Finding a sense of place

The New Parish. Written by Paul Sparks, Tim Soerens and Dwight J. Friesen. InterVarsity Press, 2014.

September 10, 2014 | Artbeat | Number 18
Reviewed by Henry Neufeld | Special to Canadian Mennonite

Churches should be rooted in neighbourhoods or parishes. That’s the claim of the authors, who represent Pentecostal, Anabaptist and Reformed traditions. Our lives and churches are fragmented, and many Sunday commuters pass other churches to meet with people who support their views and where everyone looks and acts similarly.

The church has left the neighbourhood; it is individual-, consumer- and commuter-oriented. Some scholars call it “evangelical consumerism.” Despite evangelistic crusades, missional language, church growth and seeker-sensitive movements, attendance still declines. New techniques are not needed, but a return to the neighbourhood is, according to Paul Sparks, Tim Soerens and Dwight J. Friesen.

Historically, the parish—or local—church was the centre of community activities, but today it is removed from engagement in real-life struggles in the neighbourhood. The church has shifted from love of neighbour to developing systems of belief, doctrines and power.

Modern evangelicals redefined the meaning of being a Christian by emphasizing individual salvation. Church-growth strategy tends to be based on the idea that people like to hang out with others who are more or less like them. Meanwhile, house churches and emerging churches seek to organize around relational principles.

Either way, the church has lost its sense of place. Faithfulness needs to encompass more than worship to include the mundane activities of everyday life, according to The New Parish. In prophetic tones the authors suggest that if the church cannot be present and involved in its neighbourhood, it has lost its way.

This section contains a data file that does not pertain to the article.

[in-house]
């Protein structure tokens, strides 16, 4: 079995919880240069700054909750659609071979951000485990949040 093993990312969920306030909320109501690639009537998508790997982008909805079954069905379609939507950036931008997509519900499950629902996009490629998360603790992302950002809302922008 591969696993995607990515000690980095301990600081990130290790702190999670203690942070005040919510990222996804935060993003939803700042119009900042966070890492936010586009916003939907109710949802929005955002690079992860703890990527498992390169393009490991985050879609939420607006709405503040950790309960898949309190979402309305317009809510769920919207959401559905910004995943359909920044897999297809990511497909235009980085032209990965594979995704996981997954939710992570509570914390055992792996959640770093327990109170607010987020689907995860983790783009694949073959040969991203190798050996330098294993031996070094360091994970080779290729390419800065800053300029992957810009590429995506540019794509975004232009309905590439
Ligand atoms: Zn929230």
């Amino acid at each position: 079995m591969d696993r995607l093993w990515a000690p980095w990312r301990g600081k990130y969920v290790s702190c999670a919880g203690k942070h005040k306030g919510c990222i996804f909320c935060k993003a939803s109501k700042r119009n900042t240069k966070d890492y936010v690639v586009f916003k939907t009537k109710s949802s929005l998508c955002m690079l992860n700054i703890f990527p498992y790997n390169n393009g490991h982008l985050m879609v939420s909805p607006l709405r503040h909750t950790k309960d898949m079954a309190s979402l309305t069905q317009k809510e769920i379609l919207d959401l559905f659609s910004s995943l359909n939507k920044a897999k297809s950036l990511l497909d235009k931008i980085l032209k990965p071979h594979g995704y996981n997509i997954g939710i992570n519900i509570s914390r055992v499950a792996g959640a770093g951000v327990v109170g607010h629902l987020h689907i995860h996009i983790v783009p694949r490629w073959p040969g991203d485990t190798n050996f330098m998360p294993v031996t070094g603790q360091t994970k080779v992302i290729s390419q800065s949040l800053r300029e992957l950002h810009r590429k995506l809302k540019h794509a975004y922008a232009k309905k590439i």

These theologically trained authors all propose a new parish: Follow Jesus into your neighbourhood with other followers of Jesus. This means “taking your bodies, your locations and your community very seriously, as seriously as God in Christ took them.” If a church is in, and for, the parish, everything changes, and might result in what they call “slow church.”

While calling the church to a neighbourhood base, a “faithful presence,” they decry the obsession with results. Donors, denominations and conferences want results. “The modern western church is addicted to the next technique,” they charge. The challenge, they suggest, is to hold community, formation, mission and worship together.

Sparks was pastor of a rapidly growing Seattle church with worship bands and lots of pop-culture references. But he sensed a growing infatuation with stagecraft and putting on performances. During his six-month sabbatical—a 2,600-kilometre walking pilgrimage of the U.S. Pacific northwest—he would walk for four days, then stop for the rest of the week to visit local ministries and churches.

Much later, his church decided to move into a downtown area and congregants seemed supportive of the new vision. But once the shift towards parish ministry started, the crowds that had been attending began to shrink from hundreds to handfuls.

The New Parish does not provide church-growth techniques. Instead, it calls us to develop relational communities in our neighbourhoods: “If the church cannot be present in life-affirming ways in its neighbourhood, it has lost its calling.”

This book would be an excellent resource for small-group study.

Henry Neufeld attends Point Grey InterMennonite Fellowship in Vancouver.

--Posted Sept. 10, 2014

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